Another Study Proves Acupuncture Promotes Pain Relief

By Lisa Franchi on September 14, 2012

Acupuncture is one of the most sought-after treatments by people suffering from various conditions from stress-related diseases to migraines, diabetes, skin disorders, and so on. Just recently, a group of researchers found that the 2,000 year-old therapy may help reduce joint pain in people with osteoarthritis. Now, another study seems to strengthen the claim that acupuncture promotes pain relief.

Britons receive 4M acupuncture sessions a year

For many countries such as the UK, acupuncture is a fad. According to the University of York, British people receive four million acupuncture sessions each year to address varying health conditions, majority of which is chronic pain. This non-medical therapy seems to promote better health by restoring the so-called Qi or energy balance in the body. Despite the lack of scientific evidences, more and more people want to experience how it’s like to have needles pierced all over their body and how it would make them feel better after. In fact, acupuncture was first used by people in ancient China primarily to reduce pain as well.

In a review of previous studies, US researchers looked into the effects of acupuncture in alleviating pain. There were two forms of acupuncture investigated – the traditional Chinese therapy and the sham acupuncture (a modern technique).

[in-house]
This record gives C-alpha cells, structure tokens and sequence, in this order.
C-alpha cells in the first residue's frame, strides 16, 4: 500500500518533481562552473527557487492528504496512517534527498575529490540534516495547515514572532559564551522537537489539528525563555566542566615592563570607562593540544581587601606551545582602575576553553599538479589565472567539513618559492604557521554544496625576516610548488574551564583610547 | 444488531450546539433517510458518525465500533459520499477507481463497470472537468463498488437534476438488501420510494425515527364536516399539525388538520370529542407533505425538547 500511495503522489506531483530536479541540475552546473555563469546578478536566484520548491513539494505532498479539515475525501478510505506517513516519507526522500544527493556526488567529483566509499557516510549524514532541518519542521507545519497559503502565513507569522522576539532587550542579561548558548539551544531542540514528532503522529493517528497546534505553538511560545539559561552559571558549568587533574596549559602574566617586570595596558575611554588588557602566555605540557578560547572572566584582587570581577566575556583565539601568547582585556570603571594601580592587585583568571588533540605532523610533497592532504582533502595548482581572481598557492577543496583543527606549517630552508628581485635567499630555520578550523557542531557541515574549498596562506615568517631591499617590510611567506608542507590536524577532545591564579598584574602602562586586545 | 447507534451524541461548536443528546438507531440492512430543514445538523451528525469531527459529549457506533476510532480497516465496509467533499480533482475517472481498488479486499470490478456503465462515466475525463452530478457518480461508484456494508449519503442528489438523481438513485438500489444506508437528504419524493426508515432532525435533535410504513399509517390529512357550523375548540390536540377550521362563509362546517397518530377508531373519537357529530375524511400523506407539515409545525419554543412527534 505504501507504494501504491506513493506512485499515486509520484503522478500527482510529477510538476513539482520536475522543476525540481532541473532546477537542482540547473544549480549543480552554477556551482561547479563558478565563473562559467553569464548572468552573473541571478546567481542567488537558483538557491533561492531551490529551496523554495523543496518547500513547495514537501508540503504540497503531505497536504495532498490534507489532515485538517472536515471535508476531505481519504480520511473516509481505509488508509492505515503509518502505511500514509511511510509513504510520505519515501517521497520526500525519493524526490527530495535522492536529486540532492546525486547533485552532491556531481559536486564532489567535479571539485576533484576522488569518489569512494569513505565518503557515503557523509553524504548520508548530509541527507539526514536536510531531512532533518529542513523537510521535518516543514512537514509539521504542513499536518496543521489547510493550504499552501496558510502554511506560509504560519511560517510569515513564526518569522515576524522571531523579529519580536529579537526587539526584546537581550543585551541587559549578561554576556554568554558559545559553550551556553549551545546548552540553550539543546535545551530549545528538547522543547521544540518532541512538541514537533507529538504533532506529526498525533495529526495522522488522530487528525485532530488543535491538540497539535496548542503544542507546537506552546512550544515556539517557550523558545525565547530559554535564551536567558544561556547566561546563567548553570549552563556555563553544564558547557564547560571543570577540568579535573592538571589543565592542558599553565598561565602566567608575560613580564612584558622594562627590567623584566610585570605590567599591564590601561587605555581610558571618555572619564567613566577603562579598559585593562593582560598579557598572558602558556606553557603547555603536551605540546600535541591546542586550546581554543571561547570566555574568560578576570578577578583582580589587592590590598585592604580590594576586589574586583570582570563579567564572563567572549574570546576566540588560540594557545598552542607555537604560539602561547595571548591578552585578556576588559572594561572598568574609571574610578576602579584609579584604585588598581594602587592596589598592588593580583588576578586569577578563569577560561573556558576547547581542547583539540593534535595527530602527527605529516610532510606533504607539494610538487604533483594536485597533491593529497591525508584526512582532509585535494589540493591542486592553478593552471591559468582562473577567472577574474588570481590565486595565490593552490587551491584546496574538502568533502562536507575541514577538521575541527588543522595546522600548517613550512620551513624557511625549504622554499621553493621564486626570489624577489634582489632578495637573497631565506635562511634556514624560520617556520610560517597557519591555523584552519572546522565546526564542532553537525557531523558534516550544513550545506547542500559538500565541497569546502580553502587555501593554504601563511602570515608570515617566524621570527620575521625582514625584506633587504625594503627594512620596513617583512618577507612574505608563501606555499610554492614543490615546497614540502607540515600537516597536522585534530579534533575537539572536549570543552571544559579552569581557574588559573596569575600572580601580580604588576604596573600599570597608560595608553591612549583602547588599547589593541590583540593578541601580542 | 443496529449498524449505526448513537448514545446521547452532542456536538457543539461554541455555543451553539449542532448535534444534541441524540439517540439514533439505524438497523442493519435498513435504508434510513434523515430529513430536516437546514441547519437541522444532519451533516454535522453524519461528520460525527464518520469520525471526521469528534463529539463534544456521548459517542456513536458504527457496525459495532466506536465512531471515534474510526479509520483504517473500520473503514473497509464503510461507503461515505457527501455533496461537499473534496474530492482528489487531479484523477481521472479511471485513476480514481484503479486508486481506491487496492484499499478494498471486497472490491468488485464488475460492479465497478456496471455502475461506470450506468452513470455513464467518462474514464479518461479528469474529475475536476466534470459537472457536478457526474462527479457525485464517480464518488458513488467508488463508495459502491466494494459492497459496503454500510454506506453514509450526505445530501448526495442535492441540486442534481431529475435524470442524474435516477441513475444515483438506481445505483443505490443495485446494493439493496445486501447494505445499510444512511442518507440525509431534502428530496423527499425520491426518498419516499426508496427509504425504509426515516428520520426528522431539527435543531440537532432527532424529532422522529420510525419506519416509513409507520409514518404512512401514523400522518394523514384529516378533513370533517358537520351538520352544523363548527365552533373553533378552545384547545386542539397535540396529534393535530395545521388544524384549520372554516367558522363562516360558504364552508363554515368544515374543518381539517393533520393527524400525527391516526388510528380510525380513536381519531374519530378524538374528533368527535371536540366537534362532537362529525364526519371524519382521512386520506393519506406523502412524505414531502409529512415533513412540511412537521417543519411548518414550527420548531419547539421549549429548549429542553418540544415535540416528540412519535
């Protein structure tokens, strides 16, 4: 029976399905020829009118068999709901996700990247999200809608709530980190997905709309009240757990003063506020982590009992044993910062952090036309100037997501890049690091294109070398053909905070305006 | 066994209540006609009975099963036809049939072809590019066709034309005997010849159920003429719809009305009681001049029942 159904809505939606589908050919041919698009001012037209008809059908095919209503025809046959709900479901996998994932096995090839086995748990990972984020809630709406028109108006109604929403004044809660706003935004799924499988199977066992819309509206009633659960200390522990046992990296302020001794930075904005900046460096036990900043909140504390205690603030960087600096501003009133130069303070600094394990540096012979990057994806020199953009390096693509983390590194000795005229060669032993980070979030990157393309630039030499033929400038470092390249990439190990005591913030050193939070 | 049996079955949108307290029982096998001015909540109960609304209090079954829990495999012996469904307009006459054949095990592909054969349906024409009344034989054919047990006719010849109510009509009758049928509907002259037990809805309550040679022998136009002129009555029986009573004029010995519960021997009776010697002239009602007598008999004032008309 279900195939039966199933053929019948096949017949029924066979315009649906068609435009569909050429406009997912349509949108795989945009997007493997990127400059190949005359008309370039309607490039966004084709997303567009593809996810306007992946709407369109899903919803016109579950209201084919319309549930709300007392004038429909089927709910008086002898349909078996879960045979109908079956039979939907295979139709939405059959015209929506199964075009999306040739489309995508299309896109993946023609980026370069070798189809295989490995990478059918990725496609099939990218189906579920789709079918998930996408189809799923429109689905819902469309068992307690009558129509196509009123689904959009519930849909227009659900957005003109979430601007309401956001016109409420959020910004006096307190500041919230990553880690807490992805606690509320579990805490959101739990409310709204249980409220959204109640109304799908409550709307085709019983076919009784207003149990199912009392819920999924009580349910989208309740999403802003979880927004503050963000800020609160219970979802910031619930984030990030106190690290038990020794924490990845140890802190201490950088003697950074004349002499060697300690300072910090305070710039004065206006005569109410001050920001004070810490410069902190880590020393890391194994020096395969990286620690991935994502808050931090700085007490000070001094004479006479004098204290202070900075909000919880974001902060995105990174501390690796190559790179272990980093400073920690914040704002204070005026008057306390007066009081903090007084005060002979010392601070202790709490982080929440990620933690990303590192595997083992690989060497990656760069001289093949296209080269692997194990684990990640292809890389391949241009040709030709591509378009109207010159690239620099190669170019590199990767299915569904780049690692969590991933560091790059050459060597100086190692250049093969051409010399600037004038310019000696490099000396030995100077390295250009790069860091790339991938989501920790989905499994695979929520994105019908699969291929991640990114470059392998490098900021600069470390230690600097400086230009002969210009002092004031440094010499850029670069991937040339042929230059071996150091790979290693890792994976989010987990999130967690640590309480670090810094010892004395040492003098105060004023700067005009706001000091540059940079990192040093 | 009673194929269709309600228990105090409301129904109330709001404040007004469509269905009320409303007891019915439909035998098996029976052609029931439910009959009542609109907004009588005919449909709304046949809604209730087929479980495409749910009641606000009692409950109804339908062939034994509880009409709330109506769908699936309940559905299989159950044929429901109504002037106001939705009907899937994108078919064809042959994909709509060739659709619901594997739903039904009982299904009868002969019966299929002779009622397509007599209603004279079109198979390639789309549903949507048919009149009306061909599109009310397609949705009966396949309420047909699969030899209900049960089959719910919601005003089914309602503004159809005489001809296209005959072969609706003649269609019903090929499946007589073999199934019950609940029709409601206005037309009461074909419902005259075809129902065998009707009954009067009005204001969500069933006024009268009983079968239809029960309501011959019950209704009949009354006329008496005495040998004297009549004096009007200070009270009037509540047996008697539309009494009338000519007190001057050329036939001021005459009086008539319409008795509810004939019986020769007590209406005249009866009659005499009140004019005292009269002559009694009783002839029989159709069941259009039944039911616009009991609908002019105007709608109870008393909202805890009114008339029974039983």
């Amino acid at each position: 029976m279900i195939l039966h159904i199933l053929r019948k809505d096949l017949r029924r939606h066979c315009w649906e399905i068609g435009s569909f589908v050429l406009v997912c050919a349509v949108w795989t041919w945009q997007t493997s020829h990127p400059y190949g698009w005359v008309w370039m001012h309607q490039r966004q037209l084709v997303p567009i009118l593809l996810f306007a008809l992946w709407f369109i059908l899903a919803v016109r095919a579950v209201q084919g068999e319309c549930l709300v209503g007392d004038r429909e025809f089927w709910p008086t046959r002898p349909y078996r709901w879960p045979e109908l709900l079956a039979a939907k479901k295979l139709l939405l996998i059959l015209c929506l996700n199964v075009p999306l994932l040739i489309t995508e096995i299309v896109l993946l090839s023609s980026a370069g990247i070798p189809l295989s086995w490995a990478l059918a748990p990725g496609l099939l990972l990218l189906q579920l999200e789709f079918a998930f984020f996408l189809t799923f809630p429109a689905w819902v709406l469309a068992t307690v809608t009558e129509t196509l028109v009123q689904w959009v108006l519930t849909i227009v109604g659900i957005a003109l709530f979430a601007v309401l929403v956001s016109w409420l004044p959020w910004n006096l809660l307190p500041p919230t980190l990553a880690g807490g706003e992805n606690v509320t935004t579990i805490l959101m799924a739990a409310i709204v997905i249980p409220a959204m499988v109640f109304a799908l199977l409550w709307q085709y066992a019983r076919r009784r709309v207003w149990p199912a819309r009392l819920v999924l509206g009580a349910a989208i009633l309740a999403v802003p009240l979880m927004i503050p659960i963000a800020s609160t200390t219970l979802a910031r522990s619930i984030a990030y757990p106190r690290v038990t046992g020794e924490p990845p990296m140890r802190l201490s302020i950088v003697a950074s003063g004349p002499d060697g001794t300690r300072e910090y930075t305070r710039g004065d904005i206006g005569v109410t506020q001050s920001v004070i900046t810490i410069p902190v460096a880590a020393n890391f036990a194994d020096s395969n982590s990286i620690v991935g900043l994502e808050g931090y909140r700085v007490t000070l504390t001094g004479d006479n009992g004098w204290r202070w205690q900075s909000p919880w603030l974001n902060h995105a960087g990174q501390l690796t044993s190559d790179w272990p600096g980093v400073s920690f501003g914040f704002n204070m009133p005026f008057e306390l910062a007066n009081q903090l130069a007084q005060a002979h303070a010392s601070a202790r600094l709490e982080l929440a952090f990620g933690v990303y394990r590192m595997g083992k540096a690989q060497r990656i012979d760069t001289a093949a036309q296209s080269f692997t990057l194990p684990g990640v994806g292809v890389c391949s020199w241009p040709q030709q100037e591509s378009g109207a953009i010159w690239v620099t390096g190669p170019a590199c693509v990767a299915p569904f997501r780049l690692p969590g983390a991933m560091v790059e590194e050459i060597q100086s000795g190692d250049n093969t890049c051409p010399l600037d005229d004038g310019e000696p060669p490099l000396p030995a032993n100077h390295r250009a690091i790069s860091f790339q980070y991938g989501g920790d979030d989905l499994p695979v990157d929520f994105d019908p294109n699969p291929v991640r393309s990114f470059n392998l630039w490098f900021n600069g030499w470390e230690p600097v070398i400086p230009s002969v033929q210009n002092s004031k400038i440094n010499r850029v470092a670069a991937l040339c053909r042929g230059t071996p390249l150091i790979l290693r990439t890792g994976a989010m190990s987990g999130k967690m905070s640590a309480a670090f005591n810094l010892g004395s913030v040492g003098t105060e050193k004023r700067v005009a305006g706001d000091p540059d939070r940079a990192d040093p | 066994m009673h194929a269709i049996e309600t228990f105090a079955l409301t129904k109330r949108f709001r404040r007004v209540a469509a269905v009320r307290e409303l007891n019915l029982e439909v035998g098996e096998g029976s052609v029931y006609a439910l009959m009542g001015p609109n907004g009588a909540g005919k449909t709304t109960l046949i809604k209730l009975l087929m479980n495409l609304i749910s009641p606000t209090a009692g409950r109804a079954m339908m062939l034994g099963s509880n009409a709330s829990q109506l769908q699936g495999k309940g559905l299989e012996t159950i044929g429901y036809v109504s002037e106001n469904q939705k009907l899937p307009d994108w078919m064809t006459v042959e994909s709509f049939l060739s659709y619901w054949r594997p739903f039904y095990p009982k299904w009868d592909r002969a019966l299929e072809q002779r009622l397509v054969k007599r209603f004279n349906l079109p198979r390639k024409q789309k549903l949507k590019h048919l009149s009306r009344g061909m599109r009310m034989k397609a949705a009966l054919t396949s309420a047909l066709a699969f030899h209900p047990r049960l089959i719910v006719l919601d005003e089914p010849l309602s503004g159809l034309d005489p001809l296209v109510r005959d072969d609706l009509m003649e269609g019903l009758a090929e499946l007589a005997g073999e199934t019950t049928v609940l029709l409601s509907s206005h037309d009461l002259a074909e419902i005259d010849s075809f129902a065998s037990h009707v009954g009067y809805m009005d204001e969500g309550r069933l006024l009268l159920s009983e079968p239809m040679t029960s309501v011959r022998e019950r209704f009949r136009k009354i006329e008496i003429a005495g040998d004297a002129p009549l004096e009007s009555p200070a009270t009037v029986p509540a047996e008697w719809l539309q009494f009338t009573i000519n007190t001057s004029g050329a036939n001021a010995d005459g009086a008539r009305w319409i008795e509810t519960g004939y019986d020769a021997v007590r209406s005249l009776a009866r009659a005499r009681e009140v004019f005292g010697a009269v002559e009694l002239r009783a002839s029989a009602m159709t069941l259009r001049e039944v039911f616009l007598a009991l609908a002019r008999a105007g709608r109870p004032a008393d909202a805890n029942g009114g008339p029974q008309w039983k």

They found that people who received acupuncture experienced pain on a lesser degree as compared to those who didn’t receive it. The results were consistent regardless of the cause of pain, whether osteoarthritis, headache or neck pain. Overall, people who were treated with acupuncture had 30% reduction in pain compared to those who took medications.

Acupuncture for pain is real, experts say

The study lasted for almost 7 years and involved 40 people which were consist of advocates, specialists, practitioners, patients, and other experts in the US. According to Dr Andrew Vickers from the Pain Centre at the Cushing Neuroscience Institute in Great Neck, New York, what sets their study apart from earlier efforts was that theirs involved exhaustive research. The review covered nearly 1,000 studies and around 18,000 participants from various countries including United Kingdom, United States, Spain, and Sweden.

At present, the National Institute for Health and Clinical Excellence (NICE) recommends acupuncture only for lower back pain. They do it based on clinical research. But for some conditions where it is normally administered, there were very little if no scientific evidences that prove the effectiveness of acupuncture, according to NICE.

Still, for thousands of people who have experienced for themselves the amazing effects of acupuncture, this therapy is considered one of the magic bullets in the field of alternative medicine.

 

Sources of this article:

Vickers, A. Archives of Internal Medicine, Sept. 10, 2012.

Avins, A. Archives of Internal Medicine, Sept. 10, 2012.

Acupuncture, NHS

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